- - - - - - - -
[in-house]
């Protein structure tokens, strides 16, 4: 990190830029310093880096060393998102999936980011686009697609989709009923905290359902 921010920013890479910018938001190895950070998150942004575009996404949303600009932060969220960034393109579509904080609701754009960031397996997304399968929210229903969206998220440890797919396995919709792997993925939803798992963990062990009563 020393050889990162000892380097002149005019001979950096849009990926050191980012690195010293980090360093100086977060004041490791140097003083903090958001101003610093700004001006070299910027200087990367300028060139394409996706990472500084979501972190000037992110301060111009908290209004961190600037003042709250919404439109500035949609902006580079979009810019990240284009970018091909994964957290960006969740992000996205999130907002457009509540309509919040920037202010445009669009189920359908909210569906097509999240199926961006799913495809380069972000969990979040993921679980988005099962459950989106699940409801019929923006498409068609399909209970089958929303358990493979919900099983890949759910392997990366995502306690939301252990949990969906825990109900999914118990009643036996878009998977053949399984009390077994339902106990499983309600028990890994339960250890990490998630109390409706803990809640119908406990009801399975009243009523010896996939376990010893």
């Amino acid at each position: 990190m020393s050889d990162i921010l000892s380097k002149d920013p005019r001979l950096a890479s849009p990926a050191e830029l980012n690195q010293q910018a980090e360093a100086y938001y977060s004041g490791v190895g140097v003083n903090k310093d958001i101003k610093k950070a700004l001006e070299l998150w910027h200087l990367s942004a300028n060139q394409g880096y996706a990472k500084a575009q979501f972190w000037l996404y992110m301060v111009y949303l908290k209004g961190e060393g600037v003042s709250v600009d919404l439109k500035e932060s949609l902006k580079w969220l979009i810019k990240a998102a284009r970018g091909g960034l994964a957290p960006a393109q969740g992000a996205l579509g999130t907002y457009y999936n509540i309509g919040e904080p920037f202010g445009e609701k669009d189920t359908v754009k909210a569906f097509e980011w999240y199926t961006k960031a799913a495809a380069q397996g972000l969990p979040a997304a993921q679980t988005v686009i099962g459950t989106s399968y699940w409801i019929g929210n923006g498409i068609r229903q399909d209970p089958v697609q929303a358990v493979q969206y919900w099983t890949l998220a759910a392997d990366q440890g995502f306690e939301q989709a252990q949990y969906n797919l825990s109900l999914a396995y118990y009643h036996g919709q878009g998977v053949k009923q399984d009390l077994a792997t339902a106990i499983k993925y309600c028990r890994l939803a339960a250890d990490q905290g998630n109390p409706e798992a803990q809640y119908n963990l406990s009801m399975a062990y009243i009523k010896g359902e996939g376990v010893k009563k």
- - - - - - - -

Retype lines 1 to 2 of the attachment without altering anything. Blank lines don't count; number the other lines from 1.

[in-house]
């Protein structure tokens, strides 16, 4: 990190830029310093880096060393998102999936980011686009697609989709009923905290359902 921010920013890479910018938001190895950070998150942004575009996404949303600009932060969220960034393109579509904080609701754009960031397996997304399968929210229903969206998220440890797919396995919709792997993925939803798992963990062990009563 020393050889990162000892380097002149005019001979950096849009990926050191980012690195010293980090360093100086977060004041490791140097003083903090958001101003610093700004001006070299910027200087990367300028060139394409996706990472500084979501972190000037992110301060111009908290209004961190600037003042709250919404439109500035949609902006580079979009810019990240284009970018091909994964957290960006969740992000996205999130907002457009509540309509919040920037202010445009669009189920359908909210569906097509999240199926961006799913495809380069972000969990979040993921679980988005099962459950989106699940409801019929923006498409068609399909209970089958929303358990493979919900099983890949759910392997990366995502306690939301252990949990969906825990109900999914118990009643036996878009998977053949399984009390077994339902106990499983309600028990890994339960250890990490998630109390409706803990809640119908406990009801399975009243009523010896996939376990010893």